After an ominous news conference from Miami Police Chief Manuel Orosa and plenty of online speculation about whether cyclists would begin facing fines and police crackdowns at Critical Mass, Friday's ride went surprisingly smoothly.
During the 13-mile route through the city, bikers rode through red lights in large groups as usual. But contrary to Orosa's complaints, the vast majority of children wore helmets, and there were no beer vendors in sight.
"A lot of us are out here for a great cause, great exercise, and a good time," said Alex Villa, who often rides in Critical Mass. "[Friday's] success just shows that most of us riders are committed to keeping Critical Mass a part of the community."
This past Friday's route, which began at Government Center, notably stayed completely within the City of Miami limits just two days after Orosa called Critical Mass a "critical mess" and asked organizers to clean it up before they become "liable."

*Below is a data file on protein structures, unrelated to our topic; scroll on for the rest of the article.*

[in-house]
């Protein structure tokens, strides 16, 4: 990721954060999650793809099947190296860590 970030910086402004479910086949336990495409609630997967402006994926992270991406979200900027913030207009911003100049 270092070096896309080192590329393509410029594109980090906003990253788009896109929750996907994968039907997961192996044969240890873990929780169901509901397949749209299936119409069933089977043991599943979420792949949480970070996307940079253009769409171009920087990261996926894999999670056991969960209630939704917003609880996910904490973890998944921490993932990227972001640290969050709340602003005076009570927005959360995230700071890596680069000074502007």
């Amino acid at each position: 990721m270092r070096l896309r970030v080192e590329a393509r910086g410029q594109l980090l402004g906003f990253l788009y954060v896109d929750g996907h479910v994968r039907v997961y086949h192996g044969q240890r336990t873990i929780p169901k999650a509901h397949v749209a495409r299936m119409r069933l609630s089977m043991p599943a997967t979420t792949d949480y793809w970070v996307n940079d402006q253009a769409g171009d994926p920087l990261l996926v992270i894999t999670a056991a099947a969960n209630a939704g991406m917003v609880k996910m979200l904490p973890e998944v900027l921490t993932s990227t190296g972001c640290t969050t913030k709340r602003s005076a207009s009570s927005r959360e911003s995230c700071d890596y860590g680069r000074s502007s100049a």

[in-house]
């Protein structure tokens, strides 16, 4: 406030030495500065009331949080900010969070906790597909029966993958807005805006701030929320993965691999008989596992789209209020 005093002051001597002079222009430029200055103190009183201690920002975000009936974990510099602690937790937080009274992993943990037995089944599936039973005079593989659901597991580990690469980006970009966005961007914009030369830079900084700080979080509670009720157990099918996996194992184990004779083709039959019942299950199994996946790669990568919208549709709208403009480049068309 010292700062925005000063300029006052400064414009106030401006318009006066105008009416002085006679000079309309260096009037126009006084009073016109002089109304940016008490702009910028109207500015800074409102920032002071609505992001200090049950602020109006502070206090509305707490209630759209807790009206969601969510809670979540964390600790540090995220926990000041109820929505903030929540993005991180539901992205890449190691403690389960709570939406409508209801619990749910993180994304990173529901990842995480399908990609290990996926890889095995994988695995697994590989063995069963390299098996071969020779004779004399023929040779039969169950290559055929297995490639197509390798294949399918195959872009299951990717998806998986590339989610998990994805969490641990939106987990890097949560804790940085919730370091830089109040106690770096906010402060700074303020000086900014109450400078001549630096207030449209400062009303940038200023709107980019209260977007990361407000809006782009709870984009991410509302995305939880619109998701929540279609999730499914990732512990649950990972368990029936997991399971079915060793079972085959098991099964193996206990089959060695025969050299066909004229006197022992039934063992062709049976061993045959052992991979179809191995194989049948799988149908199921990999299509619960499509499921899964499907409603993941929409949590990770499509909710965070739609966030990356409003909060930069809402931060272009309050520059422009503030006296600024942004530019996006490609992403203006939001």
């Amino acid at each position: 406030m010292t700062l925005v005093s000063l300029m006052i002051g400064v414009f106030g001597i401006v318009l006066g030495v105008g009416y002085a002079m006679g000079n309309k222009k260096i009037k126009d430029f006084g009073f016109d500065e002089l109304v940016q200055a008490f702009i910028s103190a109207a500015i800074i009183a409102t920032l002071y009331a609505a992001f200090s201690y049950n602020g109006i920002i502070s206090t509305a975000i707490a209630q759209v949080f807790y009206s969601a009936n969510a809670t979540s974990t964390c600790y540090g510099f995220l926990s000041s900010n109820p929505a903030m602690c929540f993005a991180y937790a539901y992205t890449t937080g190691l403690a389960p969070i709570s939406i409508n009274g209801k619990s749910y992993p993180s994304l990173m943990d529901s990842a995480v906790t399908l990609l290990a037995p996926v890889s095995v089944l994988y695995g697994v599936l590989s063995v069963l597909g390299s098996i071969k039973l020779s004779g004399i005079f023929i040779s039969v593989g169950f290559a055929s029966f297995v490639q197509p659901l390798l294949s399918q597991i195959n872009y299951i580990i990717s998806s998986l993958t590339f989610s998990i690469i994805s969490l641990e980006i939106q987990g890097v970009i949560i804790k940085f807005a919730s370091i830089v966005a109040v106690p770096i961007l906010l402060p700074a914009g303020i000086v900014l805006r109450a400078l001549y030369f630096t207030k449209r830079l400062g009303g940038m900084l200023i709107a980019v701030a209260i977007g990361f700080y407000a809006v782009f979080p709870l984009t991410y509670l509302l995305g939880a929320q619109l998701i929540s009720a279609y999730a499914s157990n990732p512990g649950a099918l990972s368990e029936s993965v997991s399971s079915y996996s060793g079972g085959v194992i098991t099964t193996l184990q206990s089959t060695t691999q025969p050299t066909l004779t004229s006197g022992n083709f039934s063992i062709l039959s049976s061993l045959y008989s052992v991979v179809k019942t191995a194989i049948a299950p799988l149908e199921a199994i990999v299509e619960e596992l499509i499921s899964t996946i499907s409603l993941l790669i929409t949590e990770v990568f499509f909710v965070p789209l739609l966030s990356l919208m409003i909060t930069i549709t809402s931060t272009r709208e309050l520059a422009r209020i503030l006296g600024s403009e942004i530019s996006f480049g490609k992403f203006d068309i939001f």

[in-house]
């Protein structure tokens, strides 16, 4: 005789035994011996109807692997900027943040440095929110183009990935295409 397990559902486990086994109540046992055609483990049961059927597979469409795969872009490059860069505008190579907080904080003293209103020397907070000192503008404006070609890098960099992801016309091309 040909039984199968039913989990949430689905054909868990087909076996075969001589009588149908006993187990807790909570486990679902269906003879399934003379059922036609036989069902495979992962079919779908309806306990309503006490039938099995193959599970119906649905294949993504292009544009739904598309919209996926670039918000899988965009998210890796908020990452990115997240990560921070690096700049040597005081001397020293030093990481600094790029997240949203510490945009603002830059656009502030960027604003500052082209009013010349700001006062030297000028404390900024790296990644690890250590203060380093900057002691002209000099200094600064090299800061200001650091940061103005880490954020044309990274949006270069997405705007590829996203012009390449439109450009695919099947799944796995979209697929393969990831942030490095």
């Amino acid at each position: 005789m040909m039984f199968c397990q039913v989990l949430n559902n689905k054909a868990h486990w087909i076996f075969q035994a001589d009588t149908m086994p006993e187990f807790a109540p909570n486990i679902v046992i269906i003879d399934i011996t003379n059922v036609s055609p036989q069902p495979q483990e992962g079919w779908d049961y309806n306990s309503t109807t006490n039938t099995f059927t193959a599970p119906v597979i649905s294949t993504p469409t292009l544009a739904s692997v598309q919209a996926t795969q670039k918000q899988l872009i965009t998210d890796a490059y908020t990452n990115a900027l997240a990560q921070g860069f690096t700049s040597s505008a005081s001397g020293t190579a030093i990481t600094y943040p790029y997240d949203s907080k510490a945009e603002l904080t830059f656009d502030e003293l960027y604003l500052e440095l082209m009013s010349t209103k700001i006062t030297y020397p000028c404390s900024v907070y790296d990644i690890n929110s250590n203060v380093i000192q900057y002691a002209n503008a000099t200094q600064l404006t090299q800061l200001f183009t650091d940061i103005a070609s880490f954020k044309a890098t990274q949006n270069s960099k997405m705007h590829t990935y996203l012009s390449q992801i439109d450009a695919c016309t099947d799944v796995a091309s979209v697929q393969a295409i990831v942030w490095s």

Usually the rides favorite detours into Coral Gables and Miami Beach, where officers have been more cooperative.
While many riders turned out to prove the police wrong, some agreed the event had been getting out of hand.
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"It was losing its meaning," said Ivan Contreras, who has been riding in Critical Mass for three years. "Miami riders have done a great job of maintaining the event, but as the rides get bigger, it just becomes harder to keep everyone safe."
Contreras and six friends have taken safety measures into their own hands by starting Ride in Color, a business that sells neon-colored shirts and lights so bikers are more visible to motorists.
"Critical Mass is about a message: Cars have to share the road with bicycles," Contreras said. "But that doesn't mean drivers are the only ones who need to be careful. Cyclists need to take every precaution to be safe too."